We’ve been recommending an email marketing tactic for our clients that’s yielded some positive results. It’s dead simple: resend your email campaign to those who haven’t opened it the first time.
The fact is that even on a stellar email campaign, where open rates may be over 40%, more than half the subscribers on your list will have either completely missed or ignored what’s in the email. There are several things that could’ve contributed to this:
- Your subject line wasn’t compelling to them, so they decided to ignore.
- Your email was lost in the sea of unread promotional emails (perhaps buried in the Gmail Promotions tab).
- Related to the second point, your email was sent at a time when the subscriber didn’t check email, so it’s likely that the email got buried by others that came later.
By resending your email campaign, you can test tweaks to some of these variables:
- Adjust your subject line and experiment with the copy. If you were too whimsical in your first subject line, try to take a more straightforward approach or vice versa.
- Switch up the day of the week or time of day you from the first email.
One thing to keep an eye on is the time in-between the initial email and the resend. Depending on your audience, this can be 24 hours or 3-4 days. For some emails, like time-sensitive promotional campaigns (e.g. save 30% this weekend only), you’ll have to work with a much tighter resend window and weigh the possibility that some subscribers may find themselves opening two identical emails. If you notice unsubscribe rates spike beyond normal, then you may be resending too quickly.
What We’ve Seen with Resends
We’ve seen some encouraging results from employing this tactic both for ourselves and for our clients. Here’s a hypothetical scenario based on some numbers we’ve seen. I’ve left out unsubscribes and bounces, which typically are in the less-than-1% range for many of our clients, to keep the illustration simple.
List size: 40,000
Sent to all 40,000 people on the list
Open rate: 32.4% (12,960 opens)
Click rate: 5.8% (2,320 clicks to website)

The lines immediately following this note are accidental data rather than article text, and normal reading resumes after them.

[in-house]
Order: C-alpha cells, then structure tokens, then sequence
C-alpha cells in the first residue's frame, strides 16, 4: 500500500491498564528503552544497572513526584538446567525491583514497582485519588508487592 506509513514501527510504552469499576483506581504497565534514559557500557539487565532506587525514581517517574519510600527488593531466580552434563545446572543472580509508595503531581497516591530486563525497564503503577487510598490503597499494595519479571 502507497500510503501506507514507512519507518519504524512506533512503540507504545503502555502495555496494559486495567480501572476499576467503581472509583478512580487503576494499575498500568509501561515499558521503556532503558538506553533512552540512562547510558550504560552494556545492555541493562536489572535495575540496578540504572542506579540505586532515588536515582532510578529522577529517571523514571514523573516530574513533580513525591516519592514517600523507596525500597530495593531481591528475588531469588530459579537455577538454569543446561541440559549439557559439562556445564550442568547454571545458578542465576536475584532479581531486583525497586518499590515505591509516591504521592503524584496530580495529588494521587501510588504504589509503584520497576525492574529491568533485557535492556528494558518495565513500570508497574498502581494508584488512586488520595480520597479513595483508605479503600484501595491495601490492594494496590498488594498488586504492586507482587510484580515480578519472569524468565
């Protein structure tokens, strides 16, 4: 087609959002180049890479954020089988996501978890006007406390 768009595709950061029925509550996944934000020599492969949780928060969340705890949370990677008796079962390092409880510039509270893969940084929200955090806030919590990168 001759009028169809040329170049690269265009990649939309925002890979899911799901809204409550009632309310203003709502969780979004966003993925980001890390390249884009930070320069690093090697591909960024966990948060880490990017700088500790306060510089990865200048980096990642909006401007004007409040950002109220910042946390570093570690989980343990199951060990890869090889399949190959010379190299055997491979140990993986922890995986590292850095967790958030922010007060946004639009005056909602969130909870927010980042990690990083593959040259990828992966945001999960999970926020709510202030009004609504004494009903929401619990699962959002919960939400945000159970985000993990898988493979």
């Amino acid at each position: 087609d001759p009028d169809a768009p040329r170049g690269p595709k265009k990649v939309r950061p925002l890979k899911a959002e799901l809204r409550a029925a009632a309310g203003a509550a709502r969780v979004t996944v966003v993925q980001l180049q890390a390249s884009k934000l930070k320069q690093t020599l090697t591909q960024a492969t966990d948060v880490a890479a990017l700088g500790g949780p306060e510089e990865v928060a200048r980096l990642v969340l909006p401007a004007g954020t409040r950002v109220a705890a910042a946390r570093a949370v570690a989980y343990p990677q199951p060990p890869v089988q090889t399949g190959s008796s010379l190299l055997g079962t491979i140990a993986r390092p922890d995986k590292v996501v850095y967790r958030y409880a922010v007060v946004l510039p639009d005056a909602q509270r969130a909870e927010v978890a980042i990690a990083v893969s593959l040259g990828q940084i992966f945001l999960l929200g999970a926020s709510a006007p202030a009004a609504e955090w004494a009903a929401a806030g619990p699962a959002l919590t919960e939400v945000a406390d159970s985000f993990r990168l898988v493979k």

Resend campaign (5 days later)
Sent to 27,040 people who didn’t open
Open rate: 17.5% (4,732 opens)
Click rate: 2.5% (676 clicks to website)
In most cases, we’ve noticed that there’s drop-off in the second email. For some, it’s been a few percentage points and for others, it’s been as much as half, so if you had 30% open rate the first time, you’d see closer to 15% on the resend. Overall, the gains from sending a second email are well worth it. As in the example above, to get 37% more email opens and to have the opportunity to convert on 676 more site visitors is certainly not insignificant.
Here’s an example of an especially successful resend for one of our clients: It was a product launch email that went out on a Wednesday, and we saw a 14.6% open rate and 2.0% click rate. We resent the email on Saturday and saw a 13.0% open rate and 1.7% click rate. Both emails generated thousands of dollars with the second email generating slightly more. We knew that for this client, the large majority of their customers like to make purchases on weekends, so having the email go out on Saturday seemed like a good choice. I should note that we also tweaked the copy for the resend, although both were similar in voice and tone.
Take a step back and think about this. If we had sent this email just once, we would have missed out on several thousand opens and hundreds of qualified clicks. And all it took was a few simple steps.
We’re looking to gather more results from sending emails a third or even fourth time. We’re curious to see how far we can push this tactic and if there are certain types of emails that are more likely to succeed on a resend.
The Frequency of Email Campaigns In General
We’re often asked by our clients: how often should we be sending email campaigns to our list?
We often answer in this way: as many times as you’d like, based on how your list responds and if you have something interesting and valuable to send to them.
Clients often assume that they are inundating their customers with too many emails if they send more than once a week. This may or may not be true. If the emails offer useful or entertaining content, then customers may want more and be perfectly content with weekly, daily, or even twice-daily emails.
It takes effort and lots of testing to find the sweet spot with your audience. Our advice: start with what’s sustainable for your organization in terms of generating campaign ideas and executing on the emails. From there, if bandwidth allows, try to increase the number of new campaigns and see how that impacts open rates, click rates, and unsubscribes. If these metrics hold steady, then you may have room for even more email campaigns. And for each of these campaigns, be sure to test out the resend tactic and see how much you can milk out of every email blast.
We help our clients with email marketing strategy and execution. Learn more about Barrel and the work we do.